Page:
Game-Changer: The CDC Lifts COVID-19 Masking and Distancing Restrictions for Fully Vaccinated Individuals

On May 13, 2021, the Centers for Disease Control and Prevention (CDC) announced that Americans who have been fully vaccinated against COVID-19 no longer need to wear a face covering or practice physically distancing in any setting.  This announcement builds on the CDC’s April 27 guidance that fully vaccinated individuals could forgo face coverings and physical distancing in outdoor settings and resume other activities. 

While this is welcome news for the steadily growing number of Americans who have received the COVID-19 vaccine, the CDC’s announcement poses some obvious implementation and logistical challenges for employers.

  • Who Counts as Fully Vaccinated?  An individual is fully vaccinated after they have received both doses of the Pfizer/BioNTech or Moderna vaccines, or one dose of the Johnson & Johnson/Janssen vaccine, and at least two weeks have passed since administration of the final dose.  Individuals who have not completed this process should continue to observe social distancing and wear face coverings indoors.
  • How Do We Find Out Who is Fully Vaccinated?  Employers will feel increasing pressure to determine which of their employees are fully vaccinated in order to lift workplace restrictions, and many employees may readily volunteer this information.  Before lifting any safety requirements, however, employers must make sure that they are collecting accurate and reliable information regarding who has been vaccinated, and should coordinate these efforts through Human Resources, environment, health, and safety (EHS) personnel or others experienced in the proper collection and storage of employee health information in accordance with the Americans with Disabilities Act, Occupational Safety and Health Act, and state laws. Allowing supervisors to collect information informally creates a risk of employee relations issues or EEO complaints, and increases the likelihood that the information collected is inaccurate. Further complicating information collection, numerous proposed bills have been introduced in state legislatures across the country prohibiting employers from requiring proof of vaccination status.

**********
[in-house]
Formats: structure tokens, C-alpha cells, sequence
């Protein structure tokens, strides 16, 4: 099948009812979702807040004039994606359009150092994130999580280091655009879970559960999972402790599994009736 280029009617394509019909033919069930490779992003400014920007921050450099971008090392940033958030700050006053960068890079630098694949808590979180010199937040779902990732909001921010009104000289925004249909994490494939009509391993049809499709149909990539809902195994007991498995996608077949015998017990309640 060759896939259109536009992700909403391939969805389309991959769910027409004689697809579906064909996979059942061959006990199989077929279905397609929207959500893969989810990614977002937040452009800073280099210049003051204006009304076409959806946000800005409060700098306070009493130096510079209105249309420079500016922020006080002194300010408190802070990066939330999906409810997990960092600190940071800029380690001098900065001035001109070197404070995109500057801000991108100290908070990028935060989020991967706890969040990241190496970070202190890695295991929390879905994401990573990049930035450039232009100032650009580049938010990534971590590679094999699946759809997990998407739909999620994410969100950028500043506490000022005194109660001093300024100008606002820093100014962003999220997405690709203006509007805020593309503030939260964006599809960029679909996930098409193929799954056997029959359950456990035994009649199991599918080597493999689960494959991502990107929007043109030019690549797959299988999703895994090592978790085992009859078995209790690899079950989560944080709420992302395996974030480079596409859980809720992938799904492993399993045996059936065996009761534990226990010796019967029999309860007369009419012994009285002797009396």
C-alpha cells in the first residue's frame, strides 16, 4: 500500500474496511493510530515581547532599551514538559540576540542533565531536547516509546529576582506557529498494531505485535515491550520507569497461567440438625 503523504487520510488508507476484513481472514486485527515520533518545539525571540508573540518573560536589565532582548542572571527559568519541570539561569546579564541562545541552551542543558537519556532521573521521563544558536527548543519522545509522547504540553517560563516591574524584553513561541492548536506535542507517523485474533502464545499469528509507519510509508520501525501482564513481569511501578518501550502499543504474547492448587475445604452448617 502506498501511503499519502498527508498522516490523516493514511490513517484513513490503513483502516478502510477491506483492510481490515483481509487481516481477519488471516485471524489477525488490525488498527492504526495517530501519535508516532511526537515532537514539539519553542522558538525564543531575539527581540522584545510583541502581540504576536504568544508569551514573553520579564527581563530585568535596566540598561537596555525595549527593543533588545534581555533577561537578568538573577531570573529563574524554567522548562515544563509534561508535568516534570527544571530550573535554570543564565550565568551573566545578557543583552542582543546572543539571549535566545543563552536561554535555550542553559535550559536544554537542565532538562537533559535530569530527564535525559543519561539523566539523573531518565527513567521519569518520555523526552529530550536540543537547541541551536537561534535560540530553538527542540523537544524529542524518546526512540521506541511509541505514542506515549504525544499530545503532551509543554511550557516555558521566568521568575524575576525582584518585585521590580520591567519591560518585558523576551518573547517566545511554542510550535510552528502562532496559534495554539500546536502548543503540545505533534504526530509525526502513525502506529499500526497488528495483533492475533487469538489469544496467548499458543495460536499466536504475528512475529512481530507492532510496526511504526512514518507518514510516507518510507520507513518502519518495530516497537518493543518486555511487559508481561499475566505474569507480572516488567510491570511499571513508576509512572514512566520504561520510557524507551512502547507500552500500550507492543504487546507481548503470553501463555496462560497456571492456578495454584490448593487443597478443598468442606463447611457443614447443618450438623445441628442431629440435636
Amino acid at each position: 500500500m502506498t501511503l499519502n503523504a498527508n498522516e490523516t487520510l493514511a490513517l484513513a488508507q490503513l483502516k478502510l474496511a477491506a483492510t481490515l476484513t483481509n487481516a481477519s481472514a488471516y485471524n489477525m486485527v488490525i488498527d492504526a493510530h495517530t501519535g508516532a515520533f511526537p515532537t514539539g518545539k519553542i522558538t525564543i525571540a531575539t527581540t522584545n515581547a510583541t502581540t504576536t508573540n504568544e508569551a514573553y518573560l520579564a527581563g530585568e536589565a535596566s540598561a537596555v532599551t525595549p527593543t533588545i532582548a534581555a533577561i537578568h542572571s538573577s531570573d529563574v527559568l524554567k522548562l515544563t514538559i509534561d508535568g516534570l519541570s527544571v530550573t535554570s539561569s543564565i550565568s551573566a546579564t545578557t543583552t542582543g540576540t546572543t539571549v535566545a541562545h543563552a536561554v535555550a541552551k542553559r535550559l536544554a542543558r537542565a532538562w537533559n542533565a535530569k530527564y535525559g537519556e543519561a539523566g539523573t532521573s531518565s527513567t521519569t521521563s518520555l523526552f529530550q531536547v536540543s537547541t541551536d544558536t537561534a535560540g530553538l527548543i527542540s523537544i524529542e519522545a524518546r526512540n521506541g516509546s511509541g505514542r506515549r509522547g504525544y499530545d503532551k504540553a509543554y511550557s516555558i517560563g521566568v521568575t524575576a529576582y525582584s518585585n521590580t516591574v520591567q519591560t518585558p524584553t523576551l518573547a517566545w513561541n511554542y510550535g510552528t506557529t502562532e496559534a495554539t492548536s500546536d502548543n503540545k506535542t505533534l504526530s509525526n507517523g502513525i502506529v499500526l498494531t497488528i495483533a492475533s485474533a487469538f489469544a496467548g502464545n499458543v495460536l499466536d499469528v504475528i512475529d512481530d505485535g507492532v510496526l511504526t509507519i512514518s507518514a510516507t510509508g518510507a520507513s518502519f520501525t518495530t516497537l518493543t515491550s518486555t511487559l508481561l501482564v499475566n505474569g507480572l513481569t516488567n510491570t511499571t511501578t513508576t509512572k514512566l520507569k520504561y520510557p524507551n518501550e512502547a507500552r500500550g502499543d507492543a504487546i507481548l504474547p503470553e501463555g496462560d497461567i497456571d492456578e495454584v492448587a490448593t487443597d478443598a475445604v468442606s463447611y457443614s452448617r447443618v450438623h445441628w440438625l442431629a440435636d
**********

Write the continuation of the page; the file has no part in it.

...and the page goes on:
• What About Non-Employees?  In workplaces where employees regularly interact with non-employees, employers will face different constraints when collecting vaccination information.  Employers will need to reach out to staffing providers to determine whether contingent or temporary workers have been vaccinated, and should be mindful of state law limitations on the collection and disclosure of such information.  Businesses also need to consider whether and how to obtain vaccine information for customers, clients, consultants and other regular workplace visitors.  This effort will be complicated in those states that have barred “vaccine passports,” meaning that businesses may not require COVID-19 vaccination as a condition of entry for customers or third parties. 
  • Not So Fast: The CDC cautions that its announcement does not supersede “federal, state, local, tribal or territorial laws, rules, and regulations, including local business and workplace guidance.”  While many jurisdictions will likely ease their COVID-19 safety protocols in response to the CDC’s announcement, this process will take time, and businesses should continue to monitor applicable regulations and guidance in jurisdictions where they are located.  California, for example, has only recently adopted public health guidance eliminating quarantine requirements for fully vaccinated individuals who have had close contact with a COVID-19 case in the workplace. Meanwhile, California continues to explicitly require masking indoors in the workplace.
  • Dual-Tracking:  Finally, while authorized COVID-19 vaccines are now widely available in the United States, most workforces are far from being fully vaccinated.  Employers should expect to maintain separate COVID-19 safety protocols for unvaccinated or only partially vaccinated workers, as well as for others present in the workplace whose vaccination status cannot easily be determined.  Additionally, employers will need to develop a reliable and practical way of distinguishing the two groups without stigmatizing individuals who are unable to obtain the vaccine for legally protected reasons, such as disability and religious bases.  Employers should also expect that after many months of restrictions, even some fully vaccinated workers will choose to continue wearing masks for their own comfort.

Information contained in this publication is intended for informational purposes only and does not constitute legal advice or opinion, nor is it a substitute for the professional judgment of an attorney.